• One for all, All for one! Joining a union, rather like voting, is one of those things that only makes a big difference if lots and lots of other people do it too.
  • Support no matter what: If you decide to join a union and your workplace is not already unionised, for example, you’ll get support if you have a grievance or are in danger of being dismissed, but your union won’t be able to sit down with your employer to negotiate salary and conditions on your behalf. It is only if 50% or more of the workforce are members that the employer is legally obliged to recognise the union, so the answer may be to rally your workmates to the cause.
  • Getting an employers response: “If people join, that gives us the opportunity to go and talk to the employer. The more people are members and active, the more likely we are to get a positive response.” says Nowak

So that’s the TUC, one of the biggest Unions in the world on how their current Unions work.

That’s all very well and good but VFX is different to other industries, right? A Union will end up hurting our employers and they’ll move to other countries where it is cheap! No brainer!

Hold on there…  a Union can be just as beneficial for them as it can be for us and that is what we need them to understand. We aren’t here to turn the clothes on their backs to rags. Far from it! Now, here is a small breakdown found online showing how a VFX Union will make our employers MORE efficient and MORE money by a Unionised workforce.

We are all in it together! How Unions work for Employers too, not just employee’s

Here are a few key points how Unions help employers:

  • Assurance of a stable and well-trained workforce: Unions often have their own programs to train employees in their trades as listed above, relieving employers from the cost of training inexperienced workers. Well-trained employees create better and safer work conditions. In return, employers have fewer days lost because of work-related injuries or illnesses… saving them lots of money!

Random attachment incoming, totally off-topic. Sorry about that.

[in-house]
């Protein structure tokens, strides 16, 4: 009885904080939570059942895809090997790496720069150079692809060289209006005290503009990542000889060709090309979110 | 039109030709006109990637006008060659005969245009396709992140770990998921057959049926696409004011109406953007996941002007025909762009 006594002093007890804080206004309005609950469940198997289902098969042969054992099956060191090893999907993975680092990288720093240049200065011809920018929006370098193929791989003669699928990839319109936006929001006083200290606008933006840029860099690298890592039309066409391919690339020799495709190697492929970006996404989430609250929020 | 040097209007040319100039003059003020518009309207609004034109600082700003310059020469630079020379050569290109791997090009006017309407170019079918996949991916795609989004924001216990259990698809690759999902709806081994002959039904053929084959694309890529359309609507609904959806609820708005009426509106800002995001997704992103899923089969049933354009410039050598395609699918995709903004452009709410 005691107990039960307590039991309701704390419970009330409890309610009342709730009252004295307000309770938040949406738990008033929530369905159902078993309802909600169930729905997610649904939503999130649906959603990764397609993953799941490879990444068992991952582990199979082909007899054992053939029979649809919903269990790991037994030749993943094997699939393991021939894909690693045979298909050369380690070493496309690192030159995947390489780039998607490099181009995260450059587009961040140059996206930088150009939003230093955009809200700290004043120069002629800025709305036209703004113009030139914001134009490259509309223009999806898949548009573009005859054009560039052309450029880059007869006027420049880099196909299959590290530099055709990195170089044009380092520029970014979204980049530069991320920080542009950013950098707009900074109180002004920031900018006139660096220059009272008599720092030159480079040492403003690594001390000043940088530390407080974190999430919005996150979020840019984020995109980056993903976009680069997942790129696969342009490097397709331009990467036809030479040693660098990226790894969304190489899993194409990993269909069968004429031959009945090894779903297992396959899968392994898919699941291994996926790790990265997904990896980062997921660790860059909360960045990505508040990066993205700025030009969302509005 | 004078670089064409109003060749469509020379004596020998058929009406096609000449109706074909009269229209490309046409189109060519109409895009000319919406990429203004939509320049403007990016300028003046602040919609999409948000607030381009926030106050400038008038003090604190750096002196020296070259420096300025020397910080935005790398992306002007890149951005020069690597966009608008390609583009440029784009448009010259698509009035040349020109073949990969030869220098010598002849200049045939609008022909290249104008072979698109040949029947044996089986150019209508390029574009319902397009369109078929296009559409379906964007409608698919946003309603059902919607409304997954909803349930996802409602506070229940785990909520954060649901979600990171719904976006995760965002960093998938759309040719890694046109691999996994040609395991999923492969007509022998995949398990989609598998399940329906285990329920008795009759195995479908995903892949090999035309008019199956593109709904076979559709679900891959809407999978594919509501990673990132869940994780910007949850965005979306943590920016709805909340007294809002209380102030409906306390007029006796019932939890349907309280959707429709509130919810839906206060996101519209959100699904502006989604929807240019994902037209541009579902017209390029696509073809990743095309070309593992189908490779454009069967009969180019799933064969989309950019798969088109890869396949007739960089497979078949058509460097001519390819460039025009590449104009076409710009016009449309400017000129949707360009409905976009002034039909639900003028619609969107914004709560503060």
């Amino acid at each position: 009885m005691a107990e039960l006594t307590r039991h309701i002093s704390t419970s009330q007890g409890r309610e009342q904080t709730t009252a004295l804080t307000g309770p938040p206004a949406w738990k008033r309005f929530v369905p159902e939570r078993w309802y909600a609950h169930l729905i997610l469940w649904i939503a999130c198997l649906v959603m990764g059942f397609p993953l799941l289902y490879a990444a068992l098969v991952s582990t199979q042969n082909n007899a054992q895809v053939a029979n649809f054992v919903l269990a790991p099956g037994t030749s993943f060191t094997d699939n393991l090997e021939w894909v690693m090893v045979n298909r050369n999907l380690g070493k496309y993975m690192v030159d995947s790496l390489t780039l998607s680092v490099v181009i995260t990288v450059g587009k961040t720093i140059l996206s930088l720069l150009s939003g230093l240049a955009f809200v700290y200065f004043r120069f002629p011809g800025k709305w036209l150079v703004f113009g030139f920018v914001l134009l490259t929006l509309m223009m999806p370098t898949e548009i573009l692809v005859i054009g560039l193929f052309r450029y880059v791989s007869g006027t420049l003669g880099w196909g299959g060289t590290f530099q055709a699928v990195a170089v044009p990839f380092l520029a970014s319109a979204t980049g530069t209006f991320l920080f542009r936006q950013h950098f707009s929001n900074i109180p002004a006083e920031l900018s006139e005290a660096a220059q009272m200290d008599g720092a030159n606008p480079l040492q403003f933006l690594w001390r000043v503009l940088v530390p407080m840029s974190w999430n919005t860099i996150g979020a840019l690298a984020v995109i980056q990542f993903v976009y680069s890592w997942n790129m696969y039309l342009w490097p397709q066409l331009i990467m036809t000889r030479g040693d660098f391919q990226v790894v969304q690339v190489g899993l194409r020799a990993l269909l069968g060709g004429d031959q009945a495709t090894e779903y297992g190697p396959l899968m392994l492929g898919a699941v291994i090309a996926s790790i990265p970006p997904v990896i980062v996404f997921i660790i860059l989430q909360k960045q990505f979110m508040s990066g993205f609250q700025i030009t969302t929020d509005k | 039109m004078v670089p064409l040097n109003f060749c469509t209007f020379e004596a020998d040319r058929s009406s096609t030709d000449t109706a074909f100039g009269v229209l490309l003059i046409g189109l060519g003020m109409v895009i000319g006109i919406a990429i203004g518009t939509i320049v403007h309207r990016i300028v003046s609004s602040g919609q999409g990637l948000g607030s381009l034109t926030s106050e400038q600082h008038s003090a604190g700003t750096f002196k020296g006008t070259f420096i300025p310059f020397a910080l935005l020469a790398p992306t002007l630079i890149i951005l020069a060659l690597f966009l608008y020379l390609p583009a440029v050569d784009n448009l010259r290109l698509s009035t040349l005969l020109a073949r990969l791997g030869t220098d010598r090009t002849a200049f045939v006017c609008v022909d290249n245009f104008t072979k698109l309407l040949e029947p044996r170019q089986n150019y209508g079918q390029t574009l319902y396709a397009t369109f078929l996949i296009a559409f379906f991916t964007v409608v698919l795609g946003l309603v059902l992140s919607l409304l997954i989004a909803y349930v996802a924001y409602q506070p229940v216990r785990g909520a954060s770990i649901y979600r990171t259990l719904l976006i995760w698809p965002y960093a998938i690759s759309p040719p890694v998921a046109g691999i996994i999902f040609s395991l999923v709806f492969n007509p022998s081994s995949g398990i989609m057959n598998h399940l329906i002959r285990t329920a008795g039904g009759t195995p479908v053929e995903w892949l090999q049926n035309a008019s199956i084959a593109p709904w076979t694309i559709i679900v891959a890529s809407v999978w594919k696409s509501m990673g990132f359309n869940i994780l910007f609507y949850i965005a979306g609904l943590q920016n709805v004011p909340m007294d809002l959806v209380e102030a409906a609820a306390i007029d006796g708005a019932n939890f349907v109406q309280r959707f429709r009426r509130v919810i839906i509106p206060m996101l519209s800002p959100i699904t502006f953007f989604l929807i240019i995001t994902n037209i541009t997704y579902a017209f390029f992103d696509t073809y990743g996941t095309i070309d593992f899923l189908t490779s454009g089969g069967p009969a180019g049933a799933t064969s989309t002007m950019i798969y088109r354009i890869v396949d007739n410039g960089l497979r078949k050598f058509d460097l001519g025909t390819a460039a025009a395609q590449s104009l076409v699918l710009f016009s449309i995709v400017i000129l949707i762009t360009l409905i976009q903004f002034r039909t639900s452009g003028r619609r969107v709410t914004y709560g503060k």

• Predictable Costs: Labor contracts give employers the ability to more accurately predict future operation costs for fixed time periods. This makes it much easier for the employer to control costs, develop product operating strategies, plan for expansion and invest in the future of the company and its employees. Employers will have less employee turnover and should have union assurance that more workers will be available if needed. Negotiating a contract with one party, the union, is much easier than having to negotiate a wage and job description with each individual employee, also helping to predict costs.
  • Help employers communicate better with staff: Unions will help employers and employees communicate better when issues arise with the aim to keep both parties happy. With this attitude, staff turnover will reduce and help the team mature into a well established well-oiled company.

There you have it, a snippet of how Unions are working elsewhere and hopefully you can get a good idea of what a VFX Union could blossom in to. We all need to get together and make this awesome industry even more amazing.

Join the VFX Union at BECTU today!

References:

https://www.theguardian.com/money/2009/mar/23/union-membership-benefits

https://www.eurofound.europa.eu/observatories/eurwork/articles/tuc-promotes-business-benefits-of-unions-to-employers

https://bizfluent.com/info-12140728-advantages-disadvantages-unions-employers.html

A MARVEL-ous work

Avengers Infinity War wins the box office with spectacular visual effects!

Even though you couldn’t have missed the hype, Avengers Infinity War is out to take over the world’s box offices. In just it’s first weekend opening it earned an estimated $630m (£457m) worldwide and it made over $1.5 billion globally in just 18 total days of release, becoming one of the top worldwide releases of all time. With its stunning $75M opening in China yesterday, it seems there’s no stopping this visual effects juggernaut!

As with any Marvel movie, it would be have been an awkward green screened film without help from VFX on virtually every shot. The list of of VFX studios around the world who worked on it is many, as are the credits of the artists who worked on it (at least the ones who got included!) Framestore, ILM, DNeg, and Cinesite were a great part of the vendors based in London, once again showcasing this town’s creative muscle.

Kudos to all the VFX peeps for their hard and amazing work!

VFX Gender Pay Gap in the UK